Rampart - Review
Review by Rob Carnevale
THE corrupt cop movie has provided some of Hollywood’s finest with their meatiest roles, from Denzel Washington’s Oscar-winning turn in Training Day to Richard Gere’s image-shredding role in Internal Affairs.
Woody Harrelson is the latest to walk the beat and is on mesmerising form as ‘Date Rape’ Dave Brown, an old-school boy in blue working in LA’s notorious Rampart division during the late ‘90s when the LAPD were at their most scrutinised.
He’s a mean dog too – one with a strict ‘moral’ code that frequently places him in conflict with his superiors (if not himself) and which has led to a career of womanising, random beatings and one unproven murder. And yet, he’s fiercely intelligent and quick-witted… a dangerous but addictive personality.
The ensuing film, which reunites Harrelson with The Messenger director Oren Moverman, takes a slow-burning, self-consciously unfocused look at Brown’s life as it begins to unravel around him.
The walls are closing in, quite literally, whether it’s at work, where a recent beating has been caught on camera, or at home, where the many women in his life are tired of his behaviour and lack of reliability.
Yet the film doesn’t pander to conventional structures or rules of thumb. Brown doesn’t necessarily have a comeuppance in waiting, just as some of the film’s storylines don’t necessarily have resolutions.
Characters drift in and out, some of them warranting better attention. But the focus is firmly fixed upon Harrelson’s Brown and the actor duly obliges with a blistering tour-de-force… one that is as layered and complex and even as occasionally volatile as the best of them (Al Pacino in Serpico, Christian Bale in Harsh Times, etc). It deserved an Oscar nomination at the very least.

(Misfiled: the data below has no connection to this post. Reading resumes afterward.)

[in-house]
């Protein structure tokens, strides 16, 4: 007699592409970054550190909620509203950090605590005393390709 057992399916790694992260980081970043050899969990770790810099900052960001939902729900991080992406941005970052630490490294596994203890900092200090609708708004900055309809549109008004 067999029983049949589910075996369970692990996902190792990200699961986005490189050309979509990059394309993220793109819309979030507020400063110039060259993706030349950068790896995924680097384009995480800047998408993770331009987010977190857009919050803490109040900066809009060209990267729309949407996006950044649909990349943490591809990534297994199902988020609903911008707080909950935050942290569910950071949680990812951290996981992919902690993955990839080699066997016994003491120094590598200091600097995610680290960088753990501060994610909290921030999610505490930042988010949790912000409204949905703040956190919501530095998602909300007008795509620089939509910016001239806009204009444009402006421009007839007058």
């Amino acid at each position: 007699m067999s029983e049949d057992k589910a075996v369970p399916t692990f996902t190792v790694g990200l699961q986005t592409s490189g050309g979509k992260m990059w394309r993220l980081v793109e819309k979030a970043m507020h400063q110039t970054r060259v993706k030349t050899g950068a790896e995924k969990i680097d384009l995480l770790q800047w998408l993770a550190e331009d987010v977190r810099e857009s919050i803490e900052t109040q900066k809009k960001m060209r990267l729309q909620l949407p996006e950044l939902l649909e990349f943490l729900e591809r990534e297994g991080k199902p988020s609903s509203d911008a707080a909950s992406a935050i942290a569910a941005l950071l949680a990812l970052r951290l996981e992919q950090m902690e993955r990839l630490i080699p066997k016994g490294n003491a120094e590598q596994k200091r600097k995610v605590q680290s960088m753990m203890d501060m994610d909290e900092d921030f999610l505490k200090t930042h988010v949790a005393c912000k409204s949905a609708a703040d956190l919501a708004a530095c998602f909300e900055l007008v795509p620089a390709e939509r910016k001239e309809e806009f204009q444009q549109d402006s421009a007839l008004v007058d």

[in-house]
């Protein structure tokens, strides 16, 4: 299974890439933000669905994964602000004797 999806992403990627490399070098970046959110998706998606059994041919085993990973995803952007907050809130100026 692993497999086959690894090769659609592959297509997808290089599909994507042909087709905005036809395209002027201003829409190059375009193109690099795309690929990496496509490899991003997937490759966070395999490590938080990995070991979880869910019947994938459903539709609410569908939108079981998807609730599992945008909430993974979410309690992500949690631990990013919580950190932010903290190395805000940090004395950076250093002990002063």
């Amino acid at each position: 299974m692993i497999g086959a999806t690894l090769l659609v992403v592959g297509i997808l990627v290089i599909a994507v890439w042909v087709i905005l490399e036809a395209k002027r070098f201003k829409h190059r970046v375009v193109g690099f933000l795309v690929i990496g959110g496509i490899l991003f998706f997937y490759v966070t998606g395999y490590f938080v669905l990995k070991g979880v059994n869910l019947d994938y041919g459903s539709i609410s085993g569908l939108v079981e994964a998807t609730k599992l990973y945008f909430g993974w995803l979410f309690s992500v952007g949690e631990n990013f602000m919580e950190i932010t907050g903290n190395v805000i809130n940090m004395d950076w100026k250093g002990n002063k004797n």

Indeed, there’s a wonderful ambiguity about Brown that makes his compromised ethical code strangely understandable, while his charisma is such that even in his darkest hour there’s something worth rooting for.
There’s strong support, too, from the likes of Steve Buscemi, Sigourney Weaver, Anne Heche and Cynthia Nixon, who all seem to relish the opportunities – albeit fleeting – afforded by Ellroy’s typically classy script.
That’s not to say Rampart is perfect and it certainly won’t be to everyone’s tastes given its lack of car chases and gun battles, or even a final definitive reckoning. But this only makes it more notable… a gripping character study that offers that rare mainstream commodity: complexity.
Running time: 108mins
UK Release Date: February 24, 2012